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Through all of the pain and frustration we experienced, in spite of the disappointing teachers and tiresome administrators, the overriding memories that rise above it all are the people who were there for Danielle. Teachers fell into three categories: the ones who did no harm, the one... More >
A rarely discussed and frequent experience of special needs parents is wanting and needing to ask for help from other family members and friends. Many reasons may impede you from enlisting assistance: fear of disappointment, letting go of control, not knowing how your child's behavior... More >
The resource teacher, Susan, became the first and still most outstanding, teacher Danielle ever had. It is important to find the people who are devoted to children and support them. I stopped by Susan's classroom after the meeting. It was in the basement in a small, cramped space. The... More >
Ben Franklin said "an ounce of prevention is worth a pound of cure," and we all know how applicable this advice is during the holiday season. Special events or changes in schedules and routines can be exciting, but can also be disruptive and stressful. This is especially true for chil... More >
The following is a transcription of the podcast, “A Parent's Perspective — Multiple Children, Multiple Challenges (Audio).”
In this podcast, Candace Cortiella talks with Julie Buick and Andy Kavulich, two members of the National Center for Learning Disabilities’ Parent... More >
My work experience has taught me to seek the best minds on a particular problem or subject and to value their opinion. This does not extend to my personal life where a more cynical stance exists. The challenge was to combine my professional and personal processes into a more beneficia... More >
We all face difficult times. Some are short lived and others are longer term. Dealing with a learning disability is a lifelong challenge. It affects all aspects of your child's life and it affects your family. Be tough, because this is a marathon. You will need to pace yourself. Be re... More >
Perhaps you’re familiar with these common symptoms of Back-to-School-itis: rolling eyes, groans, moans, an inability to wake up in the morning — it affects children of all ages! But before you diagnose your child with this seasonal malady, take a moment to reflect on what gettin... More >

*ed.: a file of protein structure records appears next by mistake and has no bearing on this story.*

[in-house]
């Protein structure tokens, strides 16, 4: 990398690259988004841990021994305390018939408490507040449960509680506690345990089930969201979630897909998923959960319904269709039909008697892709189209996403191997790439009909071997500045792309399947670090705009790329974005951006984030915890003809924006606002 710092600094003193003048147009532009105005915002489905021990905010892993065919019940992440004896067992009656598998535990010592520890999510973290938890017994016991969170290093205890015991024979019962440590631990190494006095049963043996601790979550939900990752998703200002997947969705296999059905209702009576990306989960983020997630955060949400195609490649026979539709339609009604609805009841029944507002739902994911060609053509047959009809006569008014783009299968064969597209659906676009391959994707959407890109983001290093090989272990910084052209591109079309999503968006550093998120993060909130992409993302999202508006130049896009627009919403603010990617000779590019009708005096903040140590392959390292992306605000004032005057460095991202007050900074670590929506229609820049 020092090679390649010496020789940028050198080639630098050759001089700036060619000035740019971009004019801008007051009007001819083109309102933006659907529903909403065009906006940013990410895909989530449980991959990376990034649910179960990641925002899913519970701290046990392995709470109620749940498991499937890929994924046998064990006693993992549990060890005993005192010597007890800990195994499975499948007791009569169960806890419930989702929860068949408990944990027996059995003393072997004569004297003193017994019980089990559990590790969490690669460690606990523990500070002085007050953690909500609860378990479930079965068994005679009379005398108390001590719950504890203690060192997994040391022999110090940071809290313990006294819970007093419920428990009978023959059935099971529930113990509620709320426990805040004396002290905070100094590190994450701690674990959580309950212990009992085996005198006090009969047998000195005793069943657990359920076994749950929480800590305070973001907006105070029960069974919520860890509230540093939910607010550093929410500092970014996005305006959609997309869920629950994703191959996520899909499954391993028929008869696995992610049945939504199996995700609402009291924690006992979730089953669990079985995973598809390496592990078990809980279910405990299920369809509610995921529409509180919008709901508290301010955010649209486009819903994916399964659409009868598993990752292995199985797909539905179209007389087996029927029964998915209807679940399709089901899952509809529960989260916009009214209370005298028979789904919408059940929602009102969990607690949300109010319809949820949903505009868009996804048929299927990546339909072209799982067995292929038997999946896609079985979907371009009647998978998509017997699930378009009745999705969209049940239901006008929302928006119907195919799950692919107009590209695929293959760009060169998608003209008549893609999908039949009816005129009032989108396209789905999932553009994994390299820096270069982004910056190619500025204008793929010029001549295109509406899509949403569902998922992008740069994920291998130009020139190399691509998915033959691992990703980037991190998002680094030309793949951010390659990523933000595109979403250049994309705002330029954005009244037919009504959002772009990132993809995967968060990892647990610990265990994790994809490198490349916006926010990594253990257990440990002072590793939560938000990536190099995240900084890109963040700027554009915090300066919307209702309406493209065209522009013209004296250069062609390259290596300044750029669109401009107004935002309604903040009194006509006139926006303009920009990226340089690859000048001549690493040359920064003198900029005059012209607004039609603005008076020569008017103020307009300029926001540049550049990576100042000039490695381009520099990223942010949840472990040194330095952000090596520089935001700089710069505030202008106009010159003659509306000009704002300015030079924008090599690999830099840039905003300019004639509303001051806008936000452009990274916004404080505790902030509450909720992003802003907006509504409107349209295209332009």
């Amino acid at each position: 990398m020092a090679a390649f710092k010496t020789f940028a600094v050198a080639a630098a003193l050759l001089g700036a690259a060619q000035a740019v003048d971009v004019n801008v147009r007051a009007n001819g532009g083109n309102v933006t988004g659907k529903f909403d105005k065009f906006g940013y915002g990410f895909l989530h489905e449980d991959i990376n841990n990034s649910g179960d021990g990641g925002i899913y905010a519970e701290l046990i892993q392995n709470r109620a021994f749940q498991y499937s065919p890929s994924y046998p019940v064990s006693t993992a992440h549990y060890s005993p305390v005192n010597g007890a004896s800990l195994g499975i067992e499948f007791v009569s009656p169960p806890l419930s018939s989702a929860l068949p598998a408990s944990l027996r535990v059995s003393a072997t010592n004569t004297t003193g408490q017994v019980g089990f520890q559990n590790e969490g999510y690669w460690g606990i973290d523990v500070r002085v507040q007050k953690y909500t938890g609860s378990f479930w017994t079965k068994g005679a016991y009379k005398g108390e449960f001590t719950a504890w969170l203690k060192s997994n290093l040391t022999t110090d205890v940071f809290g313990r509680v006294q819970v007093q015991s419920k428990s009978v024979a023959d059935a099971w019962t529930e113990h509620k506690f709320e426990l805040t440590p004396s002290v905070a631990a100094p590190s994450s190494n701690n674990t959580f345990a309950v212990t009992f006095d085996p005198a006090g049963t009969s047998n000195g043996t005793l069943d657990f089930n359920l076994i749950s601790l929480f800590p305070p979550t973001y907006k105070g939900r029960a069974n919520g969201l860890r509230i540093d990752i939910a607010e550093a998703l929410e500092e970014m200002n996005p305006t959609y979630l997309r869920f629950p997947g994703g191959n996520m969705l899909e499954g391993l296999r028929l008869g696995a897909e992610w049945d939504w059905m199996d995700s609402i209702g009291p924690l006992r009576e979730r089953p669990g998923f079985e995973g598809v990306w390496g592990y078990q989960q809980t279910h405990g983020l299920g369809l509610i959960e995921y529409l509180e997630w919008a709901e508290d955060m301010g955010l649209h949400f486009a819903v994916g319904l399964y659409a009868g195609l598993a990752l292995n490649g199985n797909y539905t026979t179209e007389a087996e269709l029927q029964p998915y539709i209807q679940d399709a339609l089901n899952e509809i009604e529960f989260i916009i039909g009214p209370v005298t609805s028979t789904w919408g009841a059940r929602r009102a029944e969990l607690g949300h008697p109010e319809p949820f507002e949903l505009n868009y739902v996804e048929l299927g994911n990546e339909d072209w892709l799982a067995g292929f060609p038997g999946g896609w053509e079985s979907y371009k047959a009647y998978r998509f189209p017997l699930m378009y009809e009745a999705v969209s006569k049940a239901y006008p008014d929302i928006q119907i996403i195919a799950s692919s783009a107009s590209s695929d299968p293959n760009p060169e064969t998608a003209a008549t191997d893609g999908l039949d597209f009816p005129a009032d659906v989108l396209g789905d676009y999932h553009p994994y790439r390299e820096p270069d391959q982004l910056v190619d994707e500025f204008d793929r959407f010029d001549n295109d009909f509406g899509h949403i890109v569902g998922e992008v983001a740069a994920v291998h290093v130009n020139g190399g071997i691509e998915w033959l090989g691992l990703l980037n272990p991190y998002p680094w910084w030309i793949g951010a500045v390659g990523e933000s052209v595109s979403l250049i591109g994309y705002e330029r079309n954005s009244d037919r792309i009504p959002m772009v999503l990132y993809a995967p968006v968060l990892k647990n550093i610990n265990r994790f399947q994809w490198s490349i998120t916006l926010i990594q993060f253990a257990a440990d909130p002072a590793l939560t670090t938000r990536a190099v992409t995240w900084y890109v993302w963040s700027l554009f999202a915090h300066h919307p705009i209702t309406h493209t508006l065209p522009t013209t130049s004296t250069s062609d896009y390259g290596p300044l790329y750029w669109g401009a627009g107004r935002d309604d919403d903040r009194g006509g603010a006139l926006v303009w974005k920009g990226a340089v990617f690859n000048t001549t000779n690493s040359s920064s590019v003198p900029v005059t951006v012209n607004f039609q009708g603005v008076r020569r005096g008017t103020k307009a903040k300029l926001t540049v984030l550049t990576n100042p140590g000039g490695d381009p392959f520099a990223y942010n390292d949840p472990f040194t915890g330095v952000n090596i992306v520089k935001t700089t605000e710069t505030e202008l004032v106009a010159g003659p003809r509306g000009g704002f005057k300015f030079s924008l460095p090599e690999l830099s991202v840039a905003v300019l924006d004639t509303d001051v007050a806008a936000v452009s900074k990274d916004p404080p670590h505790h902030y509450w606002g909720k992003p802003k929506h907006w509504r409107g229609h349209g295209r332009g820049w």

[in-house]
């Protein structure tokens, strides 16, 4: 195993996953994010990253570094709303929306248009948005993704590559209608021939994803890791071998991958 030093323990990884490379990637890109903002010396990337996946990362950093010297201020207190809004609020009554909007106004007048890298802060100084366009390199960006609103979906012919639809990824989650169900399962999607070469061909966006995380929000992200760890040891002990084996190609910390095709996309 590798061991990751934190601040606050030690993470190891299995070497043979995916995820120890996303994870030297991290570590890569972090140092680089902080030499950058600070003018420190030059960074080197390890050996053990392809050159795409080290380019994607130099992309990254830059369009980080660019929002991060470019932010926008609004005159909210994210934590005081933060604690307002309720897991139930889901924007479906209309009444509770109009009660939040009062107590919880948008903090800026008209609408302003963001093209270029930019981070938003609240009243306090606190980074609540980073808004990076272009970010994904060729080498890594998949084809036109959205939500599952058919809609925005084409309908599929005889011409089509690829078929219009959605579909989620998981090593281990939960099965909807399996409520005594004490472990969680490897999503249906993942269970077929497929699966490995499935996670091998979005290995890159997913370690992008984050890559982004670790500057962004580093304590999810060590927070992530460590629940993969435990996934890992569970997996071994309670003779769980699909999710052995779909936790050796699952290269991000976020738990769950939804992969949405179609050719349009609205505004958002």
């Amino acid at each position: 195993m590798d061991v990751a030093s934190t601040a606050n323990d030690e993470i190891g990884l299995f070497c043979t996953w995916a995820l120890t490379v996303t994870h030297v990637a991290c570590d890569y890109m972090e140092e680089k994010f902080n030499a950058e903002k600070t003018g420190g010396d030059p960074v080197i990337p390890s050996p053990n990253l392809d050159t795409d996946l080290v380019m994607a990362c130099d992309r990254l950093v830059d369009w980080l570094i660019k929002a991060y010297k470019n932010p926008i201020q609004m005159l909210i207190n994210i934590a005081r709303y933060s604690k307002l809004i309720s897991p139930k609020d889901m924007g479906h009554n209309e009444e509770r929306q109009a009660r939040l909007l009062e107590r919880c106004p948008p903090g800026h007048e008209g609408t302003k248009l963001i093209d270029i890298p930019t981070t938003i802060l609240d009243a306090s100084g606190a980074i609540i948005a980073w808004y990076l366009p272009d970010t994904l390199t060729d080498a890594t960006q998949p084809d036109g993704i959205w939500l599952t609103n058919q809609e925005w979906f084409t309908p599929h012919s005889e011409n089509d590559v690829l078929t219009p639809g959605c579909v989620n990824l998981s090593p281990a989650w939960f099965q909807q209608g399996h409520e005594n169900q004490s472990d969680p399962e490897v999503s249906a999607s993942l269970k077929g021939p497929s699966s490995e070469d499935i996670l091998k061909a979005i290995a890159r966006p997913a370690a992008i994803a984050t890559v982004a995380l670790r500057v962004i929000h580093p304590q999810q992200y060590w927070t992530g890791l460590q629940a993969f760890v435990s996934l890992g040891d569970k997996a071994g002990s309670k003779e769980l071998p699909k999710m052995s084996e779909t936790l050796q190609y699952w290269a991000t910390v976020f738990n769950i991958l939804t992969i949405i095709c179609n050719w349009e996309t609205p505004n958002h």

When we think about grief and loss, the first things that come to mind are illness and death — very tangible, linear events that have a beginning, a middle, and an end which result in significant, emotional impact. But, what about the events in our lives that are not so black and wh... More >
Books by, about, and for children with learning disabilities offer elementary-aged kids valuable stories and guidance written especially for them. Check out the following books, a mixture of fiction and nonfiction, when you want to give your child something special to read.Worst Enemi... More >
One of the best ways to help you become a better advocate for your child with learning disabilities is to read books by people who know the territory. Browse the following list to find that special book you’ve been looking forRaising Resilient Children by Robert Brooks and Sam Golds... More >
All parents face a daily balancing act. And your child’s learning disability means that you’ve got even more things to keep track of – evaluations, IEP meeting dates, and maybe even appointments with tutors. Luckily, many apps out there can be really helpful, both with school-re... More >
Does the mention of summer camp conjure up idyllic images of rustic cabins by a mountain lake and making s’mores around a campfire? Well, it may have been that simple once, but today’s summer camps go beyond the traditional model of the past — way beyond — to the point where t... More >
Parents of children with learning disabilities are accustomed to working with teachers and school-based teams to find modifications and accommodations that work in their children’s educational settings. But what modifications do parents like us make in our day-to-day lives for the s... More >